July 25, 20170

Bankruptcy in Australia – What To Understand about Debt Collection

Posted by:Charles Bosse onJuly 25, 2017

A lot of individuals wrestle with financial difficulties at some time in their lives, and most of these people are likely to be familiar with debt collectors. A debt collector is a person whose job is to collect debts on behalf of a company. A debt collector can either be an employee of an organisation you owe money to, or they could be a third party working with a creditor. As you can envision, it’s not an easy task to squeeze money out of people who simply don’t have any. It would be safe to say that most people in debt are already pressured about their financial complications, and people phoning them to remind them of this doesn’t always end well. As a result, debt collectors have a lot of unfavourable associations. There have been plenty of cases of people being harassed by debt collectors so it’s imperative that individuals who are being contacted by debt collectors are aware of their rights and effective ways to deal with these types of communications.

Learn about Your Legal Rights.

Being aware of what debt collectors can and can’t do is vital in being able to appropriately manage any communications you may have with them. Under Australian Consumer Law, a debt collector must not:

Use any physical force or coercion (forcing you to do something).

Hassle or harass you to an unreasonable extent.

Mislead or deceive you (or attempting to do so).

Take advantage of people that are vulnerable, disabled, or have any other similar circumstances affecting them.

Not only do these laws concern a debt collector’s behaviour towards you, but additionally your partner or spouse, family members, or anyone else connected with you. If you find yourself in a position where a debt collecting is breaking these Laws, make a formal complaint to the Australian Competition and Consumer Commission (ACCC)1.

How And When Debt Collectors Can Contact You.

It’s equally valuable to understand how and when debt collectors can contact you. They can do this by phone, mail, emails, social media or by seeing you face to face. Any time you have interactions with debt collectors, it’s essential that you keep a document of such correspondence including the date and time of contact, the means of contact (letter, phone, person), the debt collector’s name and business name, and what was said during the interaction. It’s also relevant to note that debt collectors must respect your right to privacy and supplying your financial information to another party without your approval is breaking the Law.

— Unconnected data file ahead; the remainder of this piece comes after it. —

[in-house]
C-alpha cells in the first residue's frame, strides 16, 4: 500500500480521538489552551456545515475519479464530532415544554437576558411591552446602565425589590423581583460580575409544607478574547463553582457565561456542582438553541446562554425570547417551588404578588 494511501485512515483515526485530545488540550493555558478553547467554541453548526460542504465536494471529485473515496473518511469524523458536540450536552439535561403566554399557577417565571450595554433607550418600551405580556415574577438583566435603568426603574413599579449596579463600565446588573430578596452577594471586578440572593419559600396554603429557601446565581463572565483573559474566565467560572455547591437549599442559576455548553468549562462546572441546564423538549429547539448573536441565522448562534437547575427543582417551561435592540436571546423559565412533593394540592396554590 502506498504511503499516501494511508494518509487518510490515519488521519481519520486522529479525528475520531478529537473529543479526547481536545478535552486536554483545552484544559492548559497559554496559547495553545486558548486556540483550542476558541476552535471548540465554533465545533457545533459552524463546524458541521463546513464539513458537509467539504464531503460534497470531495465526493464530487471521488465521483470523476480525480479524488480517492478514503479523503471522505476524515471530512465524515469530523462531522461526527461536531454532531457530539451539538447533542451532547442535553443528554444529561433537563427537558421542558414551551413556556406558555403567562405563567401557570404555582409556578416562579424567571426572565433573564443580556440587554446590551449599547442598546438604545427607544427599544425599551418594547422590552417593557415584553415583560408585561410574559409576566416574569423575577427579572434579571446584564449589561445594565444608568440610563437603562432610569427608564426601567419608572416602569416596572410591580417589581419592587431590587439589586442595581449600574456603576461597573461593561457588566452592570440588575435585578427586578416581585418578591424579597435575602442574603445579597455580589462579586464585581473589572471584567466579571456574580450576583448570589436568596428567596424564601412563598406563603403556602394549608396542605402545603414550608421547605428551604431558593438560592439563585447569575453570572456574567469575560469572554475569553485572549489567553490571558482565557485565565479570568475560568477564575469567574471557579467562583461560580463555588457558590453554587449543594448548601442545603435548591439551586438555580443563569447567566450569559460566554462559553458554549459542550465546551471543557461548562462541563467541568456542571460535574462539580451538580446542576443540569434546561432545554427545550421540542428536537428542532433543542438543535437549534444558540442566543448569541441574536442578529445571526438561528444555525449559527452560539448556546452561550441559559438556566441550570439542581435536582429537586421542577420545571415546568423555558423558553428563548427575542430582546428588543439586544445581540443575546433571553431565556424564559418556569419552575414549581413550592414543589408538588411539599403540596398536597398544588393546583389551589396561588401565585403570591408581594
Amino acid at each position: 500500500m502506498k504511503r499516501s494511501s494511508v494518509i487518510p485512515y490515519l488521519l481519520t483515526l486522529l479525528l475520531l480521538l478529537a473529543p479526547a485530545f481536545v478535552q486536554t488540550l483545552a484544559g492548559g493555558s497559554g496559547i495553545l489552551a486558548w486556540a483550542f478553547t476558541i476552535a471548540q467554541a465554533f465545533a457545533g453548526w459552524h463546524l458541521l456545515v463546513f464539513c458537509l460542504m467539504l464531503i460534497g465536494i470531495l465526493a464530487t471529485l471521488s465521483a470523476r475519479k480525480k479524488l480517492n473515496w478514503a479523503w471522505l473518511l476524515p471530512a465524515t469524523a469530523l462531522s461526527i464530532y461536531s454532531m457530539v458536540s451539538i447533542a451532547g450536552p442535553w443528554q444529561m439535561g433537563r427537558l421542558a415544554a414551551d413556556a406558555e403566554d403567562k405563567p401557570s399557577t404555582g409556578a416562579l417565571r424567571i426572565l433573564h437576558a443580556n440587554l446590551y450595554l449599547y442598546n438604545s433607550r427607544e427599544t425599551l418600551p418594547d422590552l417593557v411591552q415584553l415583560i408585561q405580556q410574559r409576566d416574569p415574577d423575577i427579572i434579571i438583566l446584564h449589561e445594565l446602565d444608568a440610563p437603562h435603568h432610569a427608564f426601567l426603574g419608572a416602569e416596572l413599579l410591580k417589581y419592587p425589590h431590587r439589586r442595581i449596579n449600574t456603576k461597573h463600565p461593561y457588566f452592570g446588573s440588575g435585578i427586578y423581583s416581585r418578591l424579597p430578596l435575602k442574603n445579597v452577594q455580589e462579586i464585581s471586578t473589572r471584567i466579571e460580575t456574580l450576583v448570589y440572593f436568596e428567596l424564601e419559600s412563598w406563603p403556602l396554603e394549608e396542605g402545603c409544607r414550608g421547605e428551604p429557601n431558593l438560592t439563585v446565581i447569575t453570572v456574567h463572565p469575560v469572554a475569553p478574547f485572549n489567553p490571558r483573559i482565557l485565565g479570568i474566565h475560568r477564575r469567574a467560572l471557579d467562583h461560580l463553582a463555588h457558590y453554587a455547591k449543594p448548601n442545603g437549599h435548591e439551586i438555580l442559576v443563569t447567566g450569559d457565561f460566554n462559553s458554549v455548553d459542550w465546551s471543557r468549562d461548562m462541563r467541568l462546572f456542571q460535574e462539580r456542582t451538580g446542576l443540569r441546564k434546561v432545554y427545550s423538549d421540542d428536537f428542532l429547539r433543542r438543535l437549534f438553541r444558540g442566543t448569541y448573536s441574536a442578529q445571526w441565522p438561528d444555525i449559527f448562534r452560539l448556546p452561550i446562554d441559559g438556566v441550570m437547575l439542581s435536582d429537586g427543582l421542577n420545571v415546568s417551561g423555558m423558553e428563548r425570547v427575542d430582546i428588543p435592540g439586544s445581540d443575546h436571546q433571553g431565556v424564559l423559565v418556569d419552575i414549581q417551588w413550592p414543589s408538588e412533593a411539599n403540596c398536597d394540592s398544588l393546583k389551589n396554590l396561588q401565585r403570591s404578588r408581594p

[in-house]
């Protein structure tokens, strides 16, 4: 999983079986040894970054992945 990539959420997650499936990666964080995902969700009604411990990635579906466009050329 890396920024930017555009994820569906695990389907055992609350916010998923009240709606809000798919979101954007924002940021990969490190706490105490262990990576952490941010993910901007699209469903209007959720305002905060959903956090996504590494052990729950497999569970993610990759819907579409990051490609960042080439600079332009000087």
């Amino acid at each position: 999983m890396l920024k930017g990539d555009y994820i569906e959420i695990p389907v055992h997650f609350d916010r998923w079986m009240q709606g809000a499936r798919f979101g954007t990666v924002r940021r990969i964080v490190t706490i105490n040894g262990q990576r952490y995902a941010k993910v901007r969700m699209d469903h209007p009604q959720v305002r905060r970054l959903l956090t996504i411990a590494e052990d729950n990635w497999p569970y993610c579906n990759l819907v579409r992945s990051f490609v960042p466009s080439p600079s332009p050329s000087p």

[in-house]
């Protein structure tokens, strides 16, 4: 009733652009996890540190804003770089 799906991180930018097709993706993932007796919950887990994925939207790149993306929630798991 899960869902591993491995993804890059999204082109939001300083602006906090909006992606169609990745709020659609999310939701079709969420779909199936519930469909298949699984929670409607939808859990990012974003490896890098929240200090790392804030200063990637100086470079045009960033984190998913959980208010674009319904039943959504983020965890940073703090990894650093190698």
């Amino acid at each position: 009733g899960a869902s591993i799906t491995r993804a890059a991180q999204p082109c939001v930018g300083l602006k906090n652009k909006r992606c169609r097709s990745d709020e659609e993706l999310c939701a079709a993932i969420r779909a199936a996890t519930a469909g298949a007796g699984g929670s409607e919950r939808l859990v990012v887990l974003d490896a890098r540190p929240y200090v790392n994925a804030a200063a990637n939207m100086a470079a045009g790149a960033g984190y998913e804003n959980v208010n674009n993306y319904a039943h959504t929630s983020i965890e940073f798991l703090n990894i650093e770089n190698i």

The Australian Consumer Law also stipulates that:

Debt collectors can only make up to three telephone calls or letters each week (or 10 each month).

Debt collectors can only phone you between 7:30 am and 9pm on weekdays and 9am to 9pm on weekends.

Debt collectors can only make face-to-face contact between 9am and 9pm on weekdays and weekends, once a month, and can only visit you if you haven’t addressed any of their prior attempts at communication.

There is to be no contact from debt collectors on national public holidays.

Debt collectors must be reasonably sure that if they contact you electronically (social media or email), that your account is not shared with another person and their correspondence can not be viewed by anyone but you.

If you do agree to meet a debt collector face to face, any threats of assault or violence should be reported to the police immediately1.

Know What Options You Have.

A debt collector’s job is not to be warm and give you a range of debt relief alternatives. Their job is to urge you to repay as much of your debt as possible, as quickly as possible. So, the best thing to do is to understand what your debt relief options are. You can perform some research on the web to discover what alternatives you have or you could seek professional debt management advice (most businesses will offer free advice in the beginning). Once you understand what options you have, you’ll be more confident in dealing with debt collector’s threats or demands, or any other collection tactics. If you don’t understand what your options are, it makes the job of the debt collector easier by having the opportunity to dictate the conversation and advising you of what alternatives you have, whether they’re true or not.

It’s always a tricky situation when you come into contact with debt collectors. Their job is very difficult, and they’ll use any methods possible for you to repay your debt since the quantity of debt you repay and how quickly you repay it determines the commissions that debt collectors receive from lenders. The best way to handle interactions with debt collectors is to understand your legal rights, when and how they can contact you, document all communications, and understanding what debt relief options you have. If you’re aware of these points, then it will dramatically improve your communications with debt collectors and hopefully won’t add even more stress to your current financial condition. If you need any advice about what debt relief opportunities you have, speak with the professionals at Fresh Start Solutions Canberra on 1300 818 575 or visit their website for more information: http://freshstartsolutions.com.au/bankruptcy-canberra.

Sources.

https://www.accc.gov.au/consumers/debt-debt-collection/dealing-with-debt-collectors.

 

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